Posted on 14th August 2018 by Ashley Dawson

One of the main ATO audit targets for this tax season is work-related deductions.  The ATO is of the view that many taxpayers are claiming deductions for items that they have not incurred expenses for or are over-claiming their deductions.

To claim a work-related deduction, the expense must directly relate to earning your income, you must have spent the money yourself and weren’t reimbursed, and you must have a record of the expense as proof.  If the expense was for both work and private purposes, you can only claim a deduction for the work-related portion.

The categories that fall within the work-related deductions are the following:

  • work-related motor vehicle
  • work-related clothing and laundry
  • other work-related deductions

For work-related motor vehicle claims, the ATO wants to remind taxpayers that generally travel between home and work, is considered private travel and therefore, no deduction is available.  Even if you are completing minor work-related activities on the way to work from home, such as collecting the mail, this is still considered private travel by the ATO.  However, you are able to claim the kilometres from home to work if you are required by your employer to carry bulky tools or equipment to use in your work which cannot be left at your workplace, such as an extension ladder or generator.

Last year around six million people claimed work-related clothing and laundry expenses, which added up to nearly $1.8 billion.  While the ATO acknowledges that many of these claims are legitimate, they are of the belief that half of the taxpayers in this category do not even wear uniforms, protective clothing, or occupation-specific clothing.

To claim a deduction for the purchase of a compulsory work uniform, a taxpayer must incur expenses on the purchase of a distinctive uniform that clearly identifies the taxpayer as an employee of the organisation, and the company has a strictly enforced policy that makes it compulsory for employees to wear the uniform while at work.  The difference for claiming a deduction for the purchase of a non-compulsory uniform is that the expenditure is only deductible if the uniform is registered with AusIndustry.  If your uniform meets these requirements then you are also able to claim for the costs of washing, drying and ironing the uniform.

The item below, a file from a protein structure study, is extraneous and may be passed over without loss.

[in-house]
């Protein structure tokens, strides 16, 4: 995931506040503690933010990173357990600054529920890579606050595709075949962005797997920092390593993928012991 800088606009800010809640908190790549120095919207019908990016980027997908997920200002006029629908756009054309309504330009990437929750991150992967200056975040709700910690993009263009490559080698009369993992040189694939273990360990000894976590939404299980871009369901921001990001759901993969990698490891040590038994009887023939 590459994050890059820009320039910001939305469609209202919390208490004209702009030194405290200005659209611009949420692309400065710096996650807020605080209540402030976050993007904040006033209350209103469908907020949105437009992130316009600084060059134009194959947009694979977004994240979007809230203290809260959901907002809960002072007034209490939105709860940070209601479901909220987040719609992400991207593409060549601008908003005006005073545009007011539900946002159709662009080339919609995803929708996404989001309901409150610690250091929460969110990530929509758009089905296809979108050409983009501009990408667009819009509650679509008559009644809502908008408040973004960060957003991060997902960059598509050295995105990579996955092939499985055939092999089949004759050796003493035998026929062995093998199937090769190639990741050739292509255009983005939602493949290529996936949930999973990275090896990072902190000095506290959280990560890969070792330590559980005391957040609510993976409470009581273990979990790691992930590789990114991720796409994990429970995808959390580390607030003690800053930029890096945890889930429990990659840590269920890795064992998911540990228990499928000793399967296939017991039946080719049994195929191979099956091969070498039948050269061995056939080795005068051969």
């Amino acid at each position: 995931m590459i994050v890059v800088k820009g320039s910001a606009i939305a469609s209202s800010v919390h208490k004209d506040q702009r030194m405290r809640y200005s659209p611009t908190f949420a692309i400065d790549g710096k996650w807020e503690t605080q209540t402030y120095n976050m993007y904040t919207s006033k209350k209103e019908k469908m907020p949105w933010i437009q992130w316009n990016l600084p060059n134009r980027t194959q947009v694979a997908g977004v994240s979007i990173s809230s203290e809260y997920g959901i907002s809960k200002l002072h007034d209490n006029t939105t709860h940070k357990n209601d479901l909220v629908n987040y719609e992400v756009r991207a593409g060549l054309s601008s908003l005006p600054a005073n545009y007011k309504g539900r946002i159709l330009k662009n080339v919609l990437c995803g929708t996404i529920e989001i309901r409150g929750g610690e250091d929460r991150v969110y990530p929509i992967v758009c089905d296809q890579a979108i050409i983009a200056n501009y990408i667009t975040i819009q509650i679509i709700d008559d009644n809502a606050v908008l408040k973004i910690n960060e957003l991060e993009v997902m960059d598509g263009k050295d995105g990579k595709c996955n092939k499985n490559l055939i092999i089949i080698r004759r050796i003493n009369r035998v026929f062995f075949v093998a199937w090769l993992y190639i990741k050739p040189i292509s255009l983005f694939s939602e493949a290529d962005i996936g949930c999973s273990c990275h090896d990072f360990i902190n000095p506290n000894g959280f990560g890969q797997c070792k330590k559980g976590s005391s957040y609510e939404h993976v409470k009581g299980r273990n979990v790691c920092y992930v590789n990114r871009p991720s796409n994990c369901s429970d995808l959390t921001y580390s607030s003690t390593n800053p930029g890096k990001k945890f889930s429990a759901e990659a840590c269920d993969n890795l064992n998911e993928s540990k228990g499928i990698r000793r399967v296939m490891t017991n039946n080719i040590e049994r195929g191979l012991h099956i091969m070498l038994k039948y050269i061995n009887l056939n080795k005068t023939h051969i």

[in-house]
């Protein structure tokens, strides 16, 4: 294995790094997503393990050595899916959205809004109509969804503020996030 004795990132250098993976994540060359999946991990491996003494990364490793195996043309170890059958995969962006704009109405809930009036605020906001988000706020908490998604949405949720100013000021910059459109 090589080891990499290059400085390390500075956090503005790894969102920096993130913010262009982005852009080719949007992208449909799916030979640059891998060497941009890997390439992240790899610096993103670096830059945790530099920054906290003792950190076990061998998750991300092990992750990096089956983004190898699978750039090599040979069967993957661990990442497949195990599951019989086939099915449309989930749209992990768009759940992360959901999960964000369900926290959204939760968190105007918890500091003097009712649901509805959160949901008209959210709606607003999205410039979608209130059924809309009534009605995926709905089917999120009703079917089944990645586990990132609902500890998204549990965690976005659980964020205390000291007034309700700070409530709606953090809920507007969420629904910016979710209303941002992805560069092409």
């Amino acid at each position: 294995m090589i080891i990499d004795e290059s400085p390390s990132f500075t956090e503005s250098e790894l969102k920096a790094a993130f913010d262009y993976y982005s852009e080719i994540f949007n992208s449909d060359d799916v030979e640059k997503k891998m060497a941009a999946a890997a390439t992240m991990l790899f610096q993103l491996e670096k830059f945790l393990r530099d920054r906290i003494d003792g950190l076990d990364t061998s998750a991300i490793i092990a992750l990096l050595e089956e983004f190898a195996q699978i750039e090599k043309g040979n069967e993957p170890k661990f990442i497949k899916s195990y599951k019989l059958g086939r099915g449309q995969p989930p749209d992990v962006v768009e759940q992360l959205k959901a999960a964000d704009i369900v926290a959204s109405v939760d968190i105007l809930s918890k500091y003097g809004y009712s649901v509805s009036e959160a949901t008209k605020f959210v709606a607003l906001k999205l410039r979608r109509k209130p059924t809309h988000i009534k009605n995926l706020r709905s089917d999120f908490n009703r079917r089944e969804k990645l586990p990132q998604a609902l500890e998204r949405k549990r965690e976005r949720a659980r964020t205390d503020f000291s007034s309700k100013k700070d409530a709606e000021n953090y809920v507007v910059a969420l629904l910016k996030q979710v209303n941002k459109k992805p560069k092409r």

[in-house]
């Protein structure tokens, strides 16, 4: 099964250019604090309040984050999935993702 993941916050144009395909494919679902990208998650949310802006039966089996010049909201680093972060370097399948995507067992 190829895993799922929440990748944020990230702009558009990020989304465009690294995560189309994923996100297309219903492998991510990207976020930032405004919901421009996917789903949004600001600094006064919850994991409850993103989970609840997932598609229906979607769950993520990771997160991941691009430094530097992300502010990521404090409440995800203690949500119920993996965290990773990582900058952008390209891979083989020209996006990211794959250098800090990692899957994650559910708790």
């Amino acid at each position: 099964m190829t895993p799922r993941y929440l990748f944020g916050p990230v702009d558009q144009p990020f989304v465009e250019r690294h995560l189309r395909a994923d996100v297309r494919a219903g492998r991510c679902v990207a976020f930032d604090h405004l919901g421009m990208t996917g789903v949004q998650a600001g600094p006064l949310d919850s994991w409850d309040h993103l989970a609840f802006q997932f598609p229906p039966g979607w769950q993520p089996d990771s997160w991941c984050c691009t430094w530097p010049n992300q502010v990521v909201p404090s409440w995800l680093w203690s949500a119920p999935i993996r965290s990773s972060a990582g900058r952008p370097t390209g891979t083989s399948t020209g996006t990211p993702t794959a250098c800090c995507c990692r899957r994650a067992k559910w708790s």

In the 2018 Federal Budget the ATO was handed additional funding to increase audit and review actions on taxpayers.  So, it is highly likely that we will start to see more reviews and audits of taxpayers’ deductions in this area in the near future.

The ATO already has computer technology that is allowing them to compare deductions of taxpayers with the same job title and this software then allows them to select taxpayers who seem to be making excessive claims in comparison to others in the same field.

Incorrectly claiming or over-claiming could result in ATO penalties and/or interest so this tax season, if you are unsure of what can be legitimately claimed as a deduction in your income tax return, please contact our office to organise meeting with one of our accountants who will be able to help you.

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